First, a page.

Ministry of Civil Affairs statistics show the three provinces in the valley -- Anhui, Jiangsu and Henan -- have suffered economic losses of nearly 7.2 billion yuan (871 million US dollars).
Most of the destruction has been in central China's Anhui province, where eight people have been killed and 18 million affected, said Wang Xintao, an official from the provincial civil affairs department.
"It's the worst flooding since 1991 in terms of the volume of rainfall and water level," Wang told AFP.
The official Xinhua news agency said more than 5,700 villages in Anhui are besieged by floodwaters.
Wang said 378,900 people living in the flood valley have been relocated to higher ground, but even highlands were surrounded by water, leaving 1.14 million residents there stranded.
They were not under immediate danger, but many of them were living in tents distributed by disaster relief officials.
"The military will send a boat out to deliver necessary foods and daily necessities to them," Wang said.
Severe damage was also inflicted on farmland, with more than one million hectares ruined.
Agricultural damage alone is estimated to be 3.4 billion yuan.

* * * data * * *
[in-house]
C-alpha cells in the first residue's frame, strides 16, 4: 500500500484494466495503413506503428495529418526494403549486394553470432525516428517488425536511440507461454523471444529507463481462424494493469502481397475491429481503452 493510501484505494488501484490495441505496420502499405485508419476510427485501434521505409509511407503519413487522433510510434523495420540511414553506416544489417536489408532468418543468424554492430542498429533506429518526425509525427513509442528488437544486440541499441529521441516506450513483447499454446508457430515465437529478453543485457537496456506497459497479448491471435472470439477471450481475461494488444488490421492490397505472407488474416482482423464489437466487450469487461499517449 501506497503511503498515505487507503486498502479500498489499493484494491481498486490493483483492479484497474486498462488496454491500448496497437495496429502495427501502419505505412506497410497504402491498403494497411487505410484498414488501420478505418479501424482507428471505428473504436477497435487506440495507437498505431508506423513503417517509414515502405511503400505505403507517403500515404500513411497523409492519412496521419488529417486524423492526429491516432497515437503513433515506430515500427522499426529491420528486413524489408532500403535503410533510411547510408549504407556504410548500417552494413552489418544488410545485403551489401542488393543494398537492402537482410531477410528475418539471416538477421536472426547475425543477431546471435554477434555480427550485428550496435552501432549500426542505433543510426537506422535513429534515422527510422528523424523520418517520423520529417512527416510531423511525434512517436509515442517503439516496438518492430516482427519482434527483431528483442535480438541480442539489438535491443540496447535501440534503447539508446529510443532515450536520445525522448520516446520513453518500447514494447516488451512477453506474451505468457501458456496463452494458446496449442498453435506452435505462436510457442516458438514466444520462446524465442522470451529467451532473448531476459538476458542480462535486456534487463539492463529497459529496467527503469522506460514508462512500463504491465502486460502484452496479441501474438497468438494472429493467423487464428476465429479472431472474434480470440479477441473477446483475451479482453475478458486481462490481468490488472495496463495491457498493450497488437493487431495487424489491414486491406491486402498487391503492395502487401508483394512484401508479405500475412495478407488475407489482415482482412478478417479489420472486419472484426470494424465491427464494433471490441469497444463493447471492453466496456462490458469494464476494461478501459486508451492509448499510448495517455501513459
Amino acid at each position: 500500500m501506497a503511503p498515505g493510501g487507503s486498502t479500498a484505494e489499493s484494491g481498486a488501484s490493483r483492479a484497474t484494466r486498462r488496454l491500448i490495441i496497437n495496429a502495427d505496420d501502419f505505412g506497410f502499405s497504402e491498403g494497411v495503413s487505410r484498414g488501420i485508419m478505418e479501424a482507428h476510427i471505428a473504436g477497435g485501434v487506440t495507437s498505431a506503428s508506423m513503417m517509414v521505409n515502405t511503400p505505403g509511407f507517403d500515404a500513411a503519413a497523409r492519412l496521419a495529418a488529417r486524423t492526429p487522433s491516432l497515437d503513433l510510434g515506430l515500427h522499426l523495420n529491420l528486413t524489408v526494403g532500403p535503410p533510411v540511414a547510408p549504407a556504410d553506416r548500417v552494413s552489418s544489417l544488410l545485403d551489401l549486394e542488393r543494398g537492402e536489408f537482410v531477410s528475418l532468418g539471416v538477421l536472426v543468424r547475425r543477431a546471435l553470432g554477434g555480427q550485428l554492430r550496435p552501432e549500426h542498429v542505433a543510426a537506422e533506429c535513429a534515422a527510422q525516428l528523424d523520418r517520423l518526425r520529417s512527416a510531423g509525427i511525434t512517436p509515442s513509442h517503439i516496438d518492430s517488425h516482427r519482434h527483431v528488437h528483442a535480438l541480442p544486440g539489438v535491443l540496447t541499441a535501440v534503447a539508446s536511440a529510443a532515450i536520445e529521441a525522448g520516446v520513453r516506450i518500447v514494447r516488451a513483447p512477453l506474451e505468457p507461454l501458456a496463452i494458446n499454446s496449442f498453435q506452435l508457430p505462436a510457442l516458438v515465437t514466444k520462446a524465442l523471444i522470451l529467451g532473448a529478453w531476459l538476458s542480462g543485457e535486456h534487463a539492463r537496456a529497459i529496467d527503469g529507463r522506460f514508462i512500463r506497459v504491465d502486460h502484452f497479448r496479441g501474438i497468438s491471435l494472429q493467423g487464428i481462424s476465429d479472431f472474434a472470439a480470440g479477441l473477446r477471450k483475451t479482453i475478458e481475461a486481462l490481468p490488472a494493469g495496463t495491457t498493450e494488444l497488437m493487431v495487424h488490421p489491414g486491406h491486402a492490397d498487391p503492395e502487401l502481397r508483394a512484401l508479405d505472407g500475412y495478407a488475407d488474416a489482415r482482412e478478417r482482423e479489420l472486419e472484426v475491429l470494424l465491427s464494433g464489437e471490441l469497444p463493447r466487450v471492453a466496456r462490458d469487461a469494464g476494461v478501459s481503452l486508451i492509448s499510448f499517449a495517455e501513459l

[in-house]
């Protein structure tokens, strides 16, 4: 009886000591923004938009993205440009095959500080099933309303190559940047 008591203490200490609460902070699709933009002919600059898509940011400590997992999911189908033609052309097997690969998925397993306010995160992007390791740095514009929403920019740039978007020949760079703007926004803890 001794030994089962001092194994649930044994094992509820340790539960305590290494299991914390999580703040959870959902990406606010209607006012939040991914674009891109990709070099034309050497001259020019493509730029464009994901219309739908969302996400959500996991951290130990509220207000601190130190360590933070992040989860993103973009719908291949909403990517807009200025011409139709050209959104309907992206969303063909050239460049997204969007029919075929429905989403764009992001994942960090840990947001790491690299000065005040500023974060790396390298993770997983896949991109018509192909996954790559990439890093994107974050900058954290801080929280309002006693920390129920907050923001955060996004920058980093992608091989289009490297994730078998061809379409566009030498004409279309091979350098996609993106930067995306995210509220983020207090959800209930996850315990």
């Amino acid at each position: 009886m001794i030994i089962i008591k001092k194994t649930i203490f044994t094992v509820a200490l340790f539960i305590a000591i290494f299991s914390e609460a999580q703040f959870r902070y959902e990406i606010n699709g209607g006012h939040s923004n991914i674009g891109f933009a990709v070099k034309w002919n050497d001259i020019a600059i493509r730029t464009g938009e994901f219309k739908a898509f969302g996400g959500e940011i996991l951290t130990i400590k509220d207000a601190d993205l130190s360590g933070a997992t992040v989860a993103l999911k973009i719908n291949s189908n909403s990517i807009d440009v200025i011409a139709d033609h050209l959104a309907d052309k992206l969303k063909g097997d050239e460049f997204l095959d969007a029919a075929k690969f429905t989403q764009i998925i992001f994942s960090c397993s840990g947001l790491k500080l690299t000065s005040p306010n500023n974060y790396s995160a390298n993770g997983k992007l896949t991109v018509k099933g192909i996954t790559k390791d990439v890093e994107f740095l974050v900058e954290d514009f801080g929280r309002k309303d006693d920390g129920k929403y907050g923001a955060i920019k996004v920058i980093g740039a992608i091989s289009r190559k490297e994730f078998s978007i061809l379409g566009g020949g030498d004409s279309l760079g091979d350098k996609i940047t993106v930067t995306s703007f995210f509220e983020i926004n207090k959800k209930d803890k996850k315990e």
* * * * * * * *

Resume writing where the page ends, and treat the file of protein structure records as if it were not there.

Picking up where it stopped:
A provincial flood control official told AFP Monday more than 5,000 people had been injured or become ill in the floods.
To tackle the problem, the ministry has allocated 37 million yuan of disaster relief funds to Anhui and sent 11,000 tents to Anhui and Jiangsu.
Flood waters also brought death and destruction to the central province of Henan, further upstream along the Huai, one of China's major rivers which is highly flood-prone each summer.
So far, two people have died there, with five million affected, according to an official with Henan's department of civil affairs.
The official said 110,000 people have been relocated.
Direct economic loss to the province is one billion yuan, and 60,000 hectares of farmland have lost their harvest.
No casualties have been reported in Jiangsu, but over 13 million people are affected and 710,000 hectares of farmland ruined, Xinhua said.
Local rescue teams have been working to provide food, potable water and accommodation for victims.
Flooding also snarled rail and road traffic in the region as sections of railway lines in Anhui collapsed and flooded, leaving tens of thousands of passengers stranded, the China Daily said.
In Shanghai, all cargo trains have been stopped and five passenger service trains are still unavailable.
In Nanjing, 10,000 railway passengers were delayed when floods halted operation on 16 trains, the report said. The railway has yet to be repaired, and more trains could stop operating.
A state of emergency was declared at midnight Friday in the region where, according to the weather service, rain will continue for several days.
China's flood season usually starts around June and heavy rains are affecting large swathes of the country.
Earlier this month, official media said rains in the south of the country had left at least 148 people dead and affected 45 million.